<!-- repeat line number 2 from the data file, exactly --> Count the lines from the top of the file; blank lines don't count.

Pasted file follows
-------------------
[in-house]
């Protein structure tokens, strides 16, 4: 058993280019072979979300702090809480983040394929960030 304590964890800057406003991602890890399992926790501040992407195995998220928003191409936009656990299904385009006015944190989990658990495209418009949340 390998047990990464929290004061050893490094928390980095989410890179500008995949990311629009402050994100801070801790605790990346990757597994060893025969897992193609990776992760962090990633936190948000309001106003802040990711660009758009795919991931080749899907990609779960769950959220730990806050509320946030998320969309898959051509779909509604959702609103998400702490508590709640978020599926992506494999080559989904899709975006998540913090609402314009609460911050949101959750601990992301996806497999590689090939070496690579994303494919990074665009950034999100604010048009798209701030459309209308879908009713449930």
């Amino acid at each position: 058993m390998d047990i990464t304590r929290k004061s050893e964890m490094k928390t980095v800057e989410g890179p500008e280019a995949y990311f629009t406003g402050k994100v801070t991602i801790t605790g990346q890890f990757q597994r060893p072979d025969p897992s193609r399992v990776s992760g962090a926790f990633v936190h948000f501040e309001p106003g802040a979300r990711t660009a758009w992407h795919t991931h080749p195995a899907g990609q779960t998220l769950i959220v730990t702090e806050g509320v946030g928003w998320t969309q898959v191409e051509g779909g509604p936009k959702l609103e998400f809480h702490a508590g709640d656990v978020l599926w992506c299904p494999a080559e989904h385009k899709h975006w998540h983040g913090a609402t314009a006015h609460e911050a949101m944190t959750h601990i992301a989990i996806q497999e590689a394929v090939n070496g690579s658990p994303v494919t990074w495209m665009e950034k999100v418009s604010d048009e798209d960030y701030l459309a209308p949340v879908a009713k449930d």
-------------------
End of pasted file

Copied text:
């Protein structure tokens, strides 16, 4: 058993280019072979979300702090809480983040394929960030 304590964890800057406003991602890890399992926790501040992407195995998220928003191409936009656990299904385009006015944190989990658990495209418009949340 390998047990990464929290004061050893490094928390980095989410890179500008995949990311629009402050994100801070801790605790990346990757597994060893025969897992193609990776992760962090990633936190948000309001106003802040990711660009758009795919991931080749899907990609779960769950959220730990806050509320946030998320969309898959051509779909509604959702609103998400702490508590709640978020599926992506494999080559989904899709975006998540913090609402314009609460911050949101959750601990992301996806497999590689090939070496690579994303494919990074665009950034999100604010048009798209701030459309209308879908009713449930």